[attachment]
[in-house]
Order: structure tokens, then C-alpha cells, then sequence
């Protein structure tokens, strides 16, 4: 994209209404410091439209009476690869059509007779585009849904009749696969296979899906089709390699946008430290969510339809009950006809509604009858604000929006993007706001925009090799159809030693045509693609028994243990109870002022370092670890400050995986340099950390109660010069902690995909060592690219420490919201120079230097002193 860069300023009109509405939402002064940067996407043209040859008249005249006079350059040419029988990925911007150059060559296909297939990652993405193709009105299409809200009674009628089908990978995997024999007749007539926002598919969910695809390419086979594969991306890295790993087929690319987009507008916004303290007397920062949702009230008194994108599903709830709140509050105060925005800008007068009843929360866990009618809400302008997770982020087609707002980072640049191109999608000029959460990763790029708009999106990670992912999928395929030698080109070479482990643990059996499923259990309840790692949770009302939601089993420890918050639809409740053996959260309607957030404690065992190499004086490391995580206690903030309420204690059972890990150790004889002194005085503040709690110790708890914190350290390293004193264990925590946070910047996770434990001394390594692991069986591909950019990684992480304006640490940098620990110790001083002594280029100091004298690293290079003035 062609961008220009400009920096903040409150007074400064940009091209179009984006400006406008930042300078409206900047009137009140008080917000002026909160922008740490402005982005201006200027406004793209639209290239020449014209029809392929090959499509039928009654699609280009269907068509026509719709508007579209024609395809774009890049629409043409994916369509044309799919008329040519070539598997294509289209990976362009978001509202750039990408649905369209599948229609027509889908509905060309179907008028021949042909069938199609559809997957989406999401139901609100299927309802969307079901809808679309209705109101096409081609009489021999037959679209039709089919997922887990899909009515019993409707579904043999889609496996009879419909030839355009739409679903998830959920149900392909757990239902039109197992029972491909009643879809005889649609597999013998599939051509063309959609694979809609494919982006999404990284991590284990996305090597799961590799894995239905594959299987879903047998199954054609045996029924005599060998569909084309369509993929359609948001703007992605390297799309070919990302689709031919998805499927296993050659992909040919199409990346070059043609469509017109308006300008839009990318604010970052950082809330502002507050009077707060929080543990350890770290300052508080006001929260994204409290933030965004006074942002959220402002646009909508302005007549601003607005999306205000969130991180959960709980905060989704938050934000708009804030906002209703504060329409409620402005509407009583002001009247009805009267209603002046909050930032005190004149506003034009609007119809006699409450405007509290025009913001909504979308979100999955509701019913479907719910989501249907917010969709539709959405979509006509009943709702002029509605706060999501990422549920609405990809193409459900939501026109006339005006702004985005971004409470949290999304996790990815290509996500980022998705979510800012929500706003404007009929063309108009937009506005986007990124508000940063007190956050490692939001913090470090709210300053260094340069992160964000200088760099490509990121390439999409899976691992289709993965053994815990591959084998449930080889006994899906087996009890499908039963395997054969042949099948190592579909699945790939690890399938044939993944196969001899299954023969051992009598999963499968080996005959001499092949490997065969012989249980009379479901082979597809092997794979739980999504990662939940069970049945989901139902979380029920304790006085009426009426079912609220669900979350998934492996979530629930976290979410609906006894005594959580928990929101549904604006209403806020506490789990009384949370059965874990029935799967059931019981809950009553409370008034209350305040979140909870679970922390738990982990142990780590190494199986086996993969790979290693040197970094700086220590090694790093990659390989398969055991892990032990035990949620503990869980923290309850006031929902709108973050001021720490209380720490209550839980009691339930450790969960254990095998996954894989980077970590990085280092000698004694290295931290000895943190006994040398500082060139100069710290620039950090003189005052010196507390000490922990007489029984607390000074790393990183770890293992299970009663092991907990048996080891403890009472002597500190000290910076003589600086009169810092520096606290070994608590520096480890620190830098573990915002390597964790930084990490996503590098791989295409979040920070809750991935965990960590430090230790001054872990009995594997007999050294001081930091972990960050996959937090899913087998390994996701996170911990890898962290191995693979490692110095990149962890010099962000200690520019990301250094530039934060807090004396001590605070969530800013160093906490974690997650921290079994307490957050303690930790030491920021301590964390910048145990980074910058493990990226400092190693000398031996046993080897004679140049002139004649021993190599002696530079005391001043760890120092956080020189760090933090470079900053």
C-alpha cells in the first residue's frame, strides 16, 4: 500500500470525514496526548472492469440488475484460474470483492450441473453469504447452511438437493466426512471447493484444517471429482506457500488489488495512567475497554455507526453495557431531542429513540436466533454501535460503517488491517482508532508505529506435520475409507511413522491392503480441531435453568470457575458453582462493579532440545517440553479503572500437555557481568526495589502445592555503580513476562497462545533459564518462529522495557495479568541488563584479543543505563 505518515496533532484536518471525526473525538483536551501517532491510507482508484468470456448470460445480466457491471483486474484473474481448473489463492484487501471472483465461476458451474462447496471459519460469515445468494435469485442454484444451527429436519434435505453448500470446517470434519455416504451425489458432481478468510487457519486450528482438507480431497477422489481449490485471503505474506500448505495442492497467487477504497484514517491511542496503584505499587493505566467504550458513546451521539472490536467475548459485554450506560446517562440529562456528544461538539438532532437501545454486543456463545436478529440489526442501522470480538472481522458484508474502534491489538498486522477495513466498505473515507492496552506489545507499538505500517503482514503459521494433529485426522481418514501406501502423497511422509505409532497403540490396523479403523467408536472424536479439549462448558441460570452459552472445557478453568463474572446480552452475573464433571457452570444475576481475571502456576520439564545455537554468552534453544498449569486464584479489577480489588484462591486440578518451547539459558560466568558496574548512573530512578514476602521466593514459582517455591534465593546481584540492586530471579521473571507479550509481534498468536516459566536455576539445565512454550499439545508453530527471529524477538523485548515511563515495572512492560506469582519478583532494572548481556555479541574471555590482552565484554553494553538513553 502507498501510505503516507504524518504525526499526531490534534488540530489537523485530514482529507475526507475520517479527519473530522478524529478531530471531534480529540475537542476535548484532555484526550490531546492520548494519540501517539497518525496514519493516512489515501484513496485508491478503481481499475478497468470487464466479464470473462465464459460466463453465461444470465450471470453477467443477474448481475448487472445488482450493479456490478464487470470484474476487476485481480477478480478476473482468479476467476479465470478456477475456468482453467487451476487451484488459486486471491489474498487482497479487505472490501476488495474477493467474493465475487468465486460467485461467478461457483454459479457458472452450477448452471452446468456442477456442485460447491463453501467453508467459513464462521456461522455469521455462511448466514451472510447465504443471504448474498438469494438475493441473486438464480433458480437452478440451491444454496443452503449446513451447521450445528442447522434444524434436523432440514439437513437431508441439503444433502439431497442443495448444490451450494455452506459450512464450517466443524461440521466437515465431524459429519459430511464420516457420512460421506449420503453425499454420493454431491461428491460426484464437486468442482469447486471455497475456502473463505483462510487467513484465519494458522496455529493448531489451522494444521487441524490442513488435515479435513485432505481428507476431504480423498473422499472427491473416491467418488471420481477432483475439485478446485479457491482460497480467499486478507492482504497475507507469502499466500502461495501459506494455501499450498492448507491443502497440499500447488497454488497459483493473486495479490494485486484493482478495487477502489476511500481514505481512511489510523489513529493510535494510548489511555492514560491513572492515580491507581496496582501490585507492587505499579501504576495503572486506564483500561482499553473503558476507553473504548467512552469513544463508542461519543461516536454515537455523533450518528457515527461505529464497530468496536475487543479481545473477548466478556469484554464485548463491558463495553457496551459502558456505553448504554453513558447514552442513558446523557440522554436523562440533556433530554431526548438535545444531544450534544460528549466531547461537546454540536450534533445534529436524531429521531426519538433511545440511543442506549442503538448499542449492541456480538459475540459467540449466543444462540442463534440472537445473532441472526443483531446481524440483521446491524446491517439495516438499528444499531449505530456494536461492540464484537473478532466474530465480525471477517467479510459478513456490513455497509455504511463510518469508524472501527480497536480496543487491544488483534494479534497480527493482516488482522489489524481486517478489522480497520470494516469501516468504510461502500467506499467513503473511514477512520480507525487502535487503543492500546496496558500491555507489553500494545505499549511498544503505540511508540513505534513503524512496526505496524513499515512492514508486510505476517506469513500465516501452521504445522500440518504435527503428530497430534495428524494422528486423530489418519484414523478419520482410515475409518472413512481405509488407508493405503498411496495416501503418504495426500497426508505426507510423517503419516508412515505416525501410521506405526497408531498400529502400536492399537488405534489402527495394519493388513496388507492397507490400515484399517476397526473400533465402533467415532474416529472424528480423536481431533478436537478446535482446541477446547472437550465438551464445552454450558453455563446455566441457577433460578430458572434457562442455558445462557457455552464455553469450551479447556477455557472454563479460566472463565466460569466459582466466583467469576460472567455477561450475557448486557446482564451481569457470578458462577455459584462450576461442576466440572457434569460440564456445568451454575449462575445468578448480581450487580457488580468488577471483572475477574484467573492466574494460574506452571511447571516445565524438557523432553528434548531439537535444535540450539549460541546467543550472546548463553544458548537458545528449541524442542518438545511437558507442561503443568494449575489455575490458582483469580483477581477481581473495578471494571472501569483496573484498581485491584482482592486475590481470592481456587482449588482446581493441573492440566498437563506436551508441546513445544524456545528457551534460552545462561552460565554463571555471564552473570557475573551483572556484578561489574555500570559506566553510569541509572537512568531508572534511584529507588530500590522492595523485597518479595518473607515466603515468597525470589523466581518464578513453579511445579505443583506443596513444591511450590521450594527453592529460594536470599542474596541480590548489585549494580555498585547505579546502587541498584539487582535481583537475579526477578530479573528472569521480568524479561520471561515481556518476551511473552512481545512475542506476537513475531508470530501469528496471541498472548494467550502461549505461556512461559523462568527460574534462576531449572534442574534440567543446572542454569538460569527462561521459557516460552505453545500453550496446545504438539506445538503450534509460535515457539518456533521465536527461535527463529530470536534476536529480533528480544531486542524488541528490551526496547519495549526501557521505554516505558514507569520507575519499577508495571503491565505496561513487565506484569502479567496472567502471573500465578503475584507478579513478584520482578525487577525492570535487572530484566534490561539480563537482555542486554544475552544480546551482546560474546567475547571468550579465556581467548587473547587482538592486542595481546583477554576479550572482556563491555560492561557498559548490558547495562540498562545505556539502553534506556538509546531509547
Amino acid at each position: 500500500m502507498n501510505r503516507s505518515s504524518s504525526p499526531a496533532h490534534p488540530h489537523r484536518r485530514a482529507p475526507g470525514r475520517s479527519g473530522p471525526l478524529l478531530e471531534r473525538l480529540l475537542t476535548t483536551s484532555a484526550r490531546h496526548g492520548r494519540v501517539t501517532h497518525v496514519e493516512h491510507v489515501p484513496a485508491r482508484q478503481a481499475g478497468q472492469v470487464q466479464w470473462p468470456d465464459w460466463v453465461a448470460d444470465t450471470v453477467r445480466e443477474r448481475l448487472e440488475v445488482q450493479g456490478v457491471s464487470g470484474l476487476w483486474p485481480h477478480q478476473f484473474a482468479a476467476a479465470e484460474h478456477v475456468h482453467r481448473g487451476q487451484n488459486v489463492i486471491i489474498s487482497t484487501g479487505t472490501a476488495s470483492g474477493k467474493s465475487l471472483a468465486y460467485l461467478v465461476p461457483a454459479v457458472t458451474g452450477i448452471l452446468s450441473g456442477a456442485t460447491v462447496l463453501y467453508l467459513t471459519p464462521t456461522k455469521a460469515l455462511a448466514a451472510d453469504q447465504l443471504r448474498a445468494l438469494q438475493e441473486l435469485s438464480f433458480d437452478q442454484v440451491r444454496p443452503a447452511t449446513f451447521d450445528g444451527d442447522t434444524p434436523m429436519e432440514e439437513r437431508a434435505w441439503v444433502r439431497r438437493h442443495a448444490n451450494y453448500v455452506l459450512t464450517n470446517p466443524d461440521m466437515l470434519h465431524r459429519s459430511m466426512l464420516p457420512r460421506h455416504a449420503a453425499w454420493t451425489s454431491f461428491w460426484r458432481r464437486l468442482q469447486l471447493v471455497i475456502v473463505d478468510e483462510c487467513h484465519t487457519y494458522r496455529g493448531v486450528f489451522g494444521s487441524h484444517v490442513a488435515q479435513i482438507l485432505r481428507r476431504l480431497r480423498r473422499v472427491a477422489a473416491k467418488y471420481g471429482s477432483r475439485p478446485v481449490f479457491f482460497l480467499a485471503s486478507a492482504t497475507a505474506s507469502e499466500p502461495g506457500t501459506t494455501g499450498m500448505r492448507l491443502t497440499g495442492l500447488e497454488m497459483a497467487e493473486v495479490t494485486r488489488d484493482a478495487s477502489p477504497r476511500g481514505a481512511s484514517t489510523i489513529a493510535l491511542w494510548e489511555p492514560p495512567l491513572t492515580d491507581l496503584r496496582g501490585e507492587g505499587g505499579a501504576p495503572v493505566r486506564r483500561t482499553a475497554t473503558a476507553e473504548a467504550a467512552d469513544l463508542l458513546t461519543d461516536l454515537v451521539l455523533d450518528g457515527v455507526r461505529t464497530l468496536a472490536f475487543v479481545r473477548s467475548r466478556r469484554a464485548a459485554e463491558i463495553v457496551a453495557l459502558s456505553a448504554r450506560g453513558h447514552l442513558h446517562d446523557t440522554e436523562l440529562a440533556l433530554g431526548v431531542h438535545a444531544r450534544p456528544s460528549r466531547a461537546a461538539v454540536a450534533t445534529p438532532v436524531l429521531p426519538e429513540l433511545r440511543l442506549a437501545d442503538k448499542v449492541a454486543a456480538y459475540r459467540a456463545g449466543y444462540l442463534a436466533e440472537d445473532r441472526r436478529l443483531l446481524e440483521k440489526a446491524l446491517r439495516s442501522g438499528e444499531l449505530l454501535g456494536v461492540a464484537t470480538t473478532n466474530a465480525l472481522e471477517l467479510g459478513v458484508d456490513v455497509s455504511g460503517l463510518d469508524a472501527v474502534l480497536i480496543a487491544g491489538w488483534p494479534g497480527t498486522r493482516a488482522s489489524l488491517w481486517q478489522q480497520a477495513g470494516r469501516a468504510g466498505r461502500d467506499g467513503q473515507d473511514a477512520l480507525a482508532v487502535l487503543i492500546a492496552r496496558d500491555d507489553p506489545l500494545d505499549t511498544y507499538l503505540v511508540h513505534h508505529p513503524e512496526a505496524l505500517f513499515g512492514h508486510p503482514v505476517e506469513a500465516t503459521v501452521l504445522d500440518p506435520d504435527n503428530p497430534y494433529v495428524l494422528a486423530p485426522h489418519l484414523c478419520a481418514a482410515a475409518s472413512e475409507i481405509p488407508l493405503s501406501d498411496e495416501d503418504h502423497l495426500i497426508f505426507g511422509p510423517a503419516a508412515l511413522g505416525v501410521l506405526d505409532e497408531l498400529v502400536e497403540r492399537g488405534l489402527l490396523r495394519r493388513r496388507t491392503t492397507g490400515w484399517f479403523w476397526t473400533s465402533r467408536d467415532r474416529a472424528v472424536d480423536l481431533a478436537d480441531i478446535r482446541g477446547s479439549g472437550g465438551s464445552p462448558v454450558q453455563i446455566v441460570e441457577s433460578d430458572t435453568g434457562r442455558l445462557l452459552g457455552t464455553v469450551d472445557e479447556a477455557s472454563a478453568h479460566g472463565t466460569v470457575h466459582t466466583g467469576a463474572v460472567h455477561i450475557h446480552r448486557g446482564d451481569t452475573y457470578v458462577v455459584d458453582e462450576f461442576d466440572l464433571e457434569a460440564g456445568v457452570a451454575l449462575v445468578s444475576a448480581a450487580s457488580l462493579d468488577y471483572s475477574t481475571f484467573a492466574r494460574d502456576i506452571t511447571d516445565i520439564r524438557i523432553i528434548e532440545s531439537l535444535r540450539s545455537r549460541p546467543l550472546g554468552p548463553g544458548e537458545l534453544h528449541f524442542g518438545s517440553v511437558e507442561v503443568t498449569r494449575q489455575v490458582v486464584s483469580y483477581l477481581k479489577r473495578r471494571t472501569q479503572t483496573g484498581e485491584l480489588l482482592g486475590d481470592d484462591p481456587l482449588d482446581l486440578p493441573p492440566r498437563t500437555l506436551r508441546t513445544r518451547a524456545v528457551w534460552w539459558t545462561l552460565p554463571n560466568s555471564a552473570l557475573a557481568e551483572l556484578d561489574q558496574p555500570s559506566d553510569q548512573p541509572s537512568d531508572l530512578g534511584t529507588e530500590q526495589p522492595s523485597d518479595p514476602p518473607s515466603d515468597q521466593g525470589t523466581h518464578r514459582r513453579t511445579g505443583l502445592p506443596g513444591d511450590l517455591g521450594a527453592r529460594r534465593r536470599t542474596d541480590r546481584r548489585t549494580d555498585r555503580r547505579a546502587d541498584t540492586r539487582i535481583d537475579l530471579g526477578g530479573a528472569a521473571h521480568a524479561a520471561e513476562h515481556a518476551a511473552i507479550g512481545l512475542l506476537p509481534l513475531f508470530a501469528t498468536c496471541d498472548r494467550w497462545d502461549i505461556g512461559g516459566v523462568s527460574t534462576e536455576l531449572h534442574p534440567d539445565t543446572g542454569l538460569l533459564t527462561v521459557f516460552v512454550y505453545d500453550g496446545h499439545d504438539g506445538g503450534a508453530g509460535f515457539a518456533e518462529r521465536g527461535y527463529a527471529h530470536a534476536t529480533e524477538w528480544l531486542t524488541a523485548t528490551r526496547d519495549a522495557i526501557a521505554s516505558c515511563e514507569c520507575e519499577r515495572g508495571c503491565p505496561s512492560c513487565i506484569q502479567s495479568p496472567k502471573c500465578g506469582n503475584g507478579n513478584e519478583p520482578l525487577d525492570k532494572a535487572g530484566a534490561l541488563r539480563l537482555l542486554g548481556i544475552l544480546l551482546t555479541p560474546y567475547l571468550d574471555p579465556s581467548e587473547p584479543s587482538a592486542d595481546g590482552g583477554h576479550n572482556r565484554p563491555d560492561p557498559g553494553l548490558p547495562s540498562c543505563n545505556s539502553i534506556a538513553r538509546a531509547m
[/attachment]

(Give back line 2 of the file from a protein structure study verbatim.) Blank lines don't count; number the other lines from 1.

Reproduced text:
Order: structure tokens, then C-alpha cells, then sequence